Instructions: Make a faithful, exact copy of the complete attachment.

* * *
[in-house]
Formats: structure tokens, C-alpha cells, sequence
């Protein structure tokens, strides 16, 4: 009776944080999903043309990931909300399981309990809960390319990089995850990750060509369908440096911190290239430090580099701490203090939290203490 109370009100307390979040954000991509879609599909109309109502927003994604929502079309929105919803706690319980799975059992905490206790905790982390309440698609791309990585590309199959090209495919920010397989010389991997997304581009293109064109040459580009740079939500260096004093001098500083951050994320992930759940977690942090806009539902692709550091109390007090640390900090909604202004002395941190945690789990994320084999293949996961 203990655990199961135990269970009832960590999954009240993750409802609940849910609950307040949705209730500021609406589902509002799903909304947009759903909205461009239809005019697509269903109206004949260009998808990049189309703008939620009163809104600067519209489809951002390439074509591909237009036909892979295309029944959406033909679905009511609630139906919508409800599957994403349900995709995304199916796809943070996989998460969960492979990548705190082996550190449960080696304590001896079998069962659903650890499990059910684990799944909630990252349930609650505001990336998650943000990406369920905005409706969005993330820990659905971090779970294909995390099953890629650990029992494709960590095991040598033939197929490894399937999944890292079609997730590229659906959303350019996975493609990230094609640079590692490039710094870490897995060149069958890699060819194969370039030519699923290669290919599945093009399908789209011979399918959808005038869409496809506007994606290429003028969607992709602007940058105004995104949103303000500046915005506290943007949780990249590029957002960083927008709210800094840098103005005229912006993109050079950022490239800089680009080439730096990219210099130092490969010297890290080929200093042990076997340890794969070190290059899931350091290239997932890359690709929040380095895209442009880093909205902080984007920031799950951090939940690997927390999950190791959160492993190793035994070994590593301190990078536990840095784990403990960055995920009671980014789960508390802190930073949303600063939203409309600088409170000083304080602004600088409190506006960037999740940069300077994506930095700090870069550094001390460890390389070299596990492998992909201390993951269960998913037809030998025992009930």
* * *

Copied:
[in-house]
Formats: structure tokens, C-alpha cells, sequence
């Protein structure tokens, strides 16, 4: 009776944080999903043309990931909300399981309990809960390319990089995850990750060509369908440096911190290239430090580099701490203090939290203490 109370009100307390979040954000991509879609599909109309109502927003994604929502079309929105919803706690319980799975059992905490206790905790982390309440698609791309990585590309199959090209495919920010397989010389991997997304581009293109064109040459580009740079939500260096004093001098500083951050994320992930759940977690942090806009539902692709550091109390007090640390900090909604202004002395941190945690789990994320084999293949996961 203990655990199961135990269970009832960590999954009240993750409802609940849910609950307040949705209730500021609406589902509002799903909304947009759903909205461009239809005019697509269903109206004949260009998808990049189309703008939620009163809104600067519209489809951002390439074509591909237009036909892979295309029944959406033909679905009511609630139906919508409800599957994403349900995709995304199916796809943070996989998460969960492979990548705190082996550190449960080696304590001896079998069962659903650890499990059910684990799944909630990252349930609650505001990336998650943000990406369920905005409706969005993330820990659905971090779970294909995390099953890629650990029992494709960590095991040598033939197929490894399937999944890292079609997730590229659906959303350019996975493609990230094609640079590692490039710094870490897995060149069958890699060819194969370039030519699923290669290919599945093009399908789209011979399918959808005038869409496809506007994606290429003028969607992709602007940058105004995104949103303000500046915005506290943007949780990249590029957002960083927008709210800094840098103005005229912006993109050079950022490239800089680009080439730096990219210099130092490969010297890290080929200093042990076997340890794969070190290059899931350091290239997932890359690709929040380095895209442009880093909205902080984007920031799950951090939940690997927390999950190791959160492993190793035994070994590593301190990078536990840095784990403990960055995920009671980014789960508390802190930073949303600063939203409309600088409170000083304080602004600088409190506006960037999740940069300077994506930095700090870069550094001390460890390389070299596990492998992909201390993951269960998913037809030998025992009930």